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Another Portland Blog

Monday, September 11, 2006


"How 9/11 Affects Us All" or "Why My Leg is a Threat to National Security"

So here's my obligatory 9/11 anniversary post. I think I'm going to work the pessimistic, "the world is a much different place than it was before the attacks" angle rather than shoot for schmaltz. I went the later route a few years ago after a trip to Ground Zero for the second anniversary. You may want to click on that link before reading the following.

Now let me tell you a different story.

Roughly three weeks ago I was driving to LAX for the first time ever. Things were going too smoothly. My traveling companion and I had only gotten lost once, briefly on Highway 101. Dropping our rental car off at Avis and the subsequent bus ride to the terminal were a breeze. A minor sense of impending doom hit me as we headed inside the airport. Something was sure to go wrong. We'd made it to LAX with around three hours to kill. This was all too easy.

The first SNAFU was our flight arrangements. While we'd made reservations through United our flight was actually on Alaska. No big deal. After a hike to another terminal we were in the right place with two hours left to wander around. The real hassles started at the security check point. My backpack set off an alarm in an X-ray machine. I'd forgotten about the new "no liquids" rule. A beep from the scanner kickstarted an investigation as I struggled to keep my Levi shorts from falling down. The security staff had made me take off my belt.

The guards had already pinpointed the problem: a forgotten can of Red Bull in the side pocket. I held my pants up as the can was confiscated and tossed into a crowded rubber bin with dozens of other potential security threats: Axe Body Spray, Secret deodorant, contact solution....I even spotted a bottle of Preparation H in there. That little discovery must have made the owner's day.

Once through the checkpoint I went in search of a bottle of Cortizone 10. Several days prior in the trip, a series of bright red splotches had popped up on my left leg. They weren't annoying and, up until now, didn't look too serious so I decided to ignore them. Around the time we got to the airport they began to itch like mad. The splotches had also nearly doubled in size in the prior 24 hours. A newsstand near our gate had a bottle but it was going to cost me $11. I bit the bullet, broke out my wallet but the lady working the counter reminded me: "due to heightened security, you won't be able to take this on the plane."

But would anyone search the backpack? I'd already passed through security and there was little chance it would get searched again. Even if LAX security discovered the bottle they would realize it had been purchased on site and wasn't filled with explosives or killer bees. Still, being a paranoid air-traveler living in the USA in the year 2006, I decided not to risk it, mysterious, possibly deadly rash or no mysteriously, possibly deadly rash.

I flashed back to an incident I heard about in high school. A girl in my US History class had made the mistake of trying to tease her brother on a flight bound for Hawaii. The boy was terrified at the thought of having to spend five hours over the Pacific Ocean. As he ran to the bathroom before take-off, his older sister barged in front of him and into the only vacant stall on the plane. She'd brought with her a notepad and quickly drew a comic for him before exiting.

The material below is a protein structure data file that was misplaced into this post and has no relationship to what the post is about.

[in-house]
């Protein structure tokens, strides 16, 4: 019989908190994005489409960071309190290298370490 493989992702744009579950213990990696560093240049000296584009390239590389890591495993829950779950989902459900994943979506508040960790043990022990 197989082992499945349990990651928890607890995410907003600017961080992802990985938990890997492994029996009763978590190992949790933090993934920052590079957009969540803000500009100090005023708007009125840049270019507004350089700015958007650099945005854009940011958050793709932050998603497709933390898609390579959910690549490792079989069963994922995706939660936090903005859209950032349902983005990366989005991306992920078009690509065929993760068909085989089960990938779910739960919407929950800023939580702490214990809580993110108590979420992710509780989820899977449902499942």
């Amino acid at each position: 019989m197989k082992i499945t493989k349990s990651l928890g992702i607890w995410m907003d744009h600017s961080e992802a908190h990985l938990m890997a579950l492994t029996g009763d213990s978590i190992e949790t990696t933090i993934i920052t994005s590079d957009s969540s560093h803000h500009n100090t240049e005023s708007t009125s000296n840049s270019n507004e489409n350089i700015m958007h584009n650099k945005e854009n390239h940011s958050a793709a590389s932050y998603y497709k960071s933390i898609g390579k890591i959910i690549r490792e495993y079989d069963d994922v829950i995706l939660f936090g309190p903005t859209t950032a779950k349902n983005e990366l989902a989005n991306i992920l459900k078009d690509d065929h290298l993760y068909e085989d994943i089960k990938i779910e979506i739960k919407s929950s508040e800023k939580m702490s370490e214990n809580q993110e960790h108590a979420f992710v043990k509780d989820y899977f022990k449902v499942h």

She opened the door, expecting her brother to be waiting on the other side. Instead, the pilot was looking to take a quick leak before take-off. Her comic consisted of a series of stick figures diving out of a flaming plane. A figure representing herself was smugly coasting to land with a parachute while her stick brother was flying into the mouth of a shark doodle.

The girl was immediately escorted off the plane and grilled for, if memory serves, six hours in a tiny room down some long corridor in the bowels of PDX. The story made the Oregonian if you're curious. That was back in 1995. God knows what LAX security would do to me if I dared get caught with a bottle of anti-itch cream a week after what had gone down in Britain. Plus, we're talking about $11 whole dollars and there was no telling if the Cortizone would even stop the itch. And how would I make use of the rest of the cream while waiting for the plane? I couldn't just toss it away, not for that kind of money. $11 whole bucks! Maybe I could offer the remains to fellow travels? "Hey, there. I saw you scratching your pits. Would you like some complimentary Cortizone?" I finally decided to suffer through the pain.

So I sat at our gate, struggling to ignore the swelling mess on my leg with a copy of the Los Angeles Times, cursing those responsible for this latest infringement on my personal liberties. What were those things, I wondered. Four bright red patches on my calf. Bug bites? I again showed them to my traveling companion. I think she was the one that first suggested they might be the work of ticks.

TICKS?!! It was possible. We had gone hiking in the back country of Yellowstone a few days prior. Quick! What did we know about ticks? Were those tiny dark spots in the middle of each sore bugs gulping down my blood and excreting Lyme Disease? And wait, the NSA wouldn't let me carry Coritzone, Red Bull or even a bottle of water on the plane but they would let me board with four blood-sucking, parasitic hitchhikers of unknown origin? What if, presented with the option of munching on hundreds of other legs, the bloated bugs had jumped off me and made their way to the cockpit? Snakes on a plane? At least you can see them coming at you. But ticks? They're practically invisible.